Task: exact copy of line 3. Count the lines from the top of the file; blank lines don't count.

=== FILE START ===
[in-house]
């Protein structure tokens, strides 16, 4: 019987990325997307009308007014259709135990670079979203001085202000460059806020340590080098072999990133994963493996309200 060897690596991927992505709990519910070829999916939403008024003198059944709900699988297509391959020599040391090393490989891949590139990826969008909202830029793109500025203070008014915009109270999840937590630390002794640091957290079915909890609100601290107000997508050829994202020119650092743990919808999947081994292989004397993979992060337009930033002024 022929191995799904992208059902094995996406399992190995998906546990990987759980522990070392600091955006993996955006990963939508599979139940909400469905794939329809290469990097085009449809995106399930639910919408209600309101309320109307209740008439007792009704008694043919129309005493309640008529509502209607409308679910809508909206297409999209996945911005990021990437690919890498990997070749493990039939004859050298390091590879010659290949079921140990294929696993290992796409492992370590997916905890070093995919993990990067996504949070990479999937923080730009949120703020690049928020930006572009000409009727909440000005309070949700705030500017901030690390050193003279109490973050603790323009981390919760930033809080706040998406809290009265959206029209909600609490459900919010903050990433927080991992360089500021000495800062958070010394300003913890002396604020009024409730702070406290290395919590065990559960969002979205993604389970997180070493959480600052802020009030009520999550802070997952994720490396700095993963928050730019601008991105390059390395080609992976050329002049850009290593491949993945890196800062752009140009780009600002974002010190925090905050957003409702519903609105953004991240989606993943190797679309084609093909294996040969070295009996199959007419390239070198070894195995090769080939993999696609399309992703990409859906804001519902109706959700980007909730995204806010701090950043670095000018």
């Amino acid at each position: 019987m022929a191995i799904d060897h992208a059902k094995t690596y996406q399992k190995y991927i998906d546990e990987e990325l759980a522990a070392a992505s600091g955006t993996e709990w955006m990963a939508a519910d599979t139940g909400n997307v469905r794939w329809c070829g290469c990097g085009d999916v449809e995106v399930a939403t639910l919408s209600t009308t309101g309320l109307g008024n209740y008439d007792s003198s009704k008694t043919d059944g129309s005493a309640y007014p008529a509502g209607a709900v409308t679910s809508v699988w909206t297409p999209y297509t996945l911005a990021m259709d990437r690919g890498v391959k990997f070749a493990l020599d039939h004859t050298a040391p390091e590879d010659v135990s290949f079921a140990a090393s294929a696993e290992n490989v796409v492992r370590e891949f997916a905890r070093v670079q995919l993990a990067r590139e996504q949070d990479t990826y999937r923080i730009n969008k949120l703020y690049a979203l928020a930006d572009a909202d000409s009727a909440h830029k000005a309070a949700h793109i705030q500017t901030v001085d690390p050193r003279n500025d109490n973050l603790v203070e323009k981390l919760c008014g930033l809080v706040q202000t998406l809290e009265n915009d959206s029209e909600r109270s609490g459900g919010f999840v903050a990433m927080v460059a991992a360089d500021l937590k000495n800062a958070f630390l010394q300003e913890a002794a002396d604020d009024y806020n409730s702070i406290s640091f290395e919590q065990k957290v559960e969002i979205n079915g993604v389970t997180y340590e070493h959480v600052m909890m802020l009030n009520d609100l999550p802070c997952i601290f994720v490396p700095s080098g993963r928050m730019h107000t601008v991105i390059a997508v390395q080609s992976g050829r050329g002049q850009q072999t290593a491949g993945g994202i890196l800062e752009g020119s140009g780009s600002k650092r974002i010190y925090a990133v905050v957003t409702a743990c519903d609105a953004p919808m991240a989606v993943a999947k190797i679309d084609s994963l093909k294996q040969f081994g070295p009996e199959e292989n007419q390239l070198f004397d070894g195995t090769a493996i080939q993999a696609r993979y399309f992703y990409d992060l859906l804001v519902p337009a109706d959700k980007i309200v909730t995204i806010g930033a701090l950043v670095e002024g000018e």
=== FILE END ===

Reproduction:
């Amino acid at each position: 019987m022929a191995i799904d060897h992208a059902k094995t690596y996406q399992k190995y991927i998906d546990e990987e990325l759980a522990a070392a992505s600091g955006t993996e709990w955006m990963a939508a519910d599979t139940g909400n997307v469905r794939w329809c070829g290469c990097g085009d999916v449809e995106v399930a939403t639910l919408s209600t009308t309101g309320l109307g008024n209740y008439d007792s003198s009704k008694t043919d059944g129309s005493a309640y007014p008529a509502g209607a709900v409308t679910s809508v699988w909206t297409p999209y297509t996945l911005a990021m259709d990437r690919g890498v391959k990997f070749a493990l020599d039939h004859t050298a040391p390091e590879d010659v135990s290949f079921a140990a090393s294929a696993e290992n490989v796409v492992r370590e891949f997916a905890r070093v670079q995919l993990a990067r590139e996504q949070d990479t990826y999937r923080i730009n969008k949120l703020y690049a979203l928020a930006d572009a909202d000409s009727a909440h830029k000005a309070a949700h793109i705030q500017t901030v001085d690390p050193r003279n500025d109490n973050l603790v203070e323009k981390l919760c008014g930033l809080v706040q202000t998406l809290e009265n915009d959206s029209e909600r109270s609490g459900g919010f999840v903050a990433m927080v460059a991992a360089d500021l937590k000495n800062a958070f630390l010394q300003e913890a002794a002396d604020d009024y806020n409730s702070i406290s640091f290395e919590q065990k957290v559960e969002i979205n079915g993604v389970t997180y340590e070493h959480v600052m909890m802020l009030n009520d609100l999550p802070c997952i601290f994720v490396p700095s080098g993963r928050m730019h107000t601008v991105i390059a997508v390395q080609s992976g050829r050329g002049q850009q072999t290593a491949g993945g994202i890196l800062e752009g020119s140009g780009s600002k650092r974002i010190y925090a990133v905050v957003t409702a743990c519903d609105a953004p919808m991240a989606v993943a999947k190797i679309d084609s994963l093909k294996q040969f081994g070295p009996e199959e292989n007419q390239l070198f004397d070894g195995t090769a493996i080939q993999a696609r993979y399309f992703y990409d992060l859906l804001v519902p337009a109706d959700k980007i309200v909730t995204i806010g930033a701090l950043v670095e002024g000018e």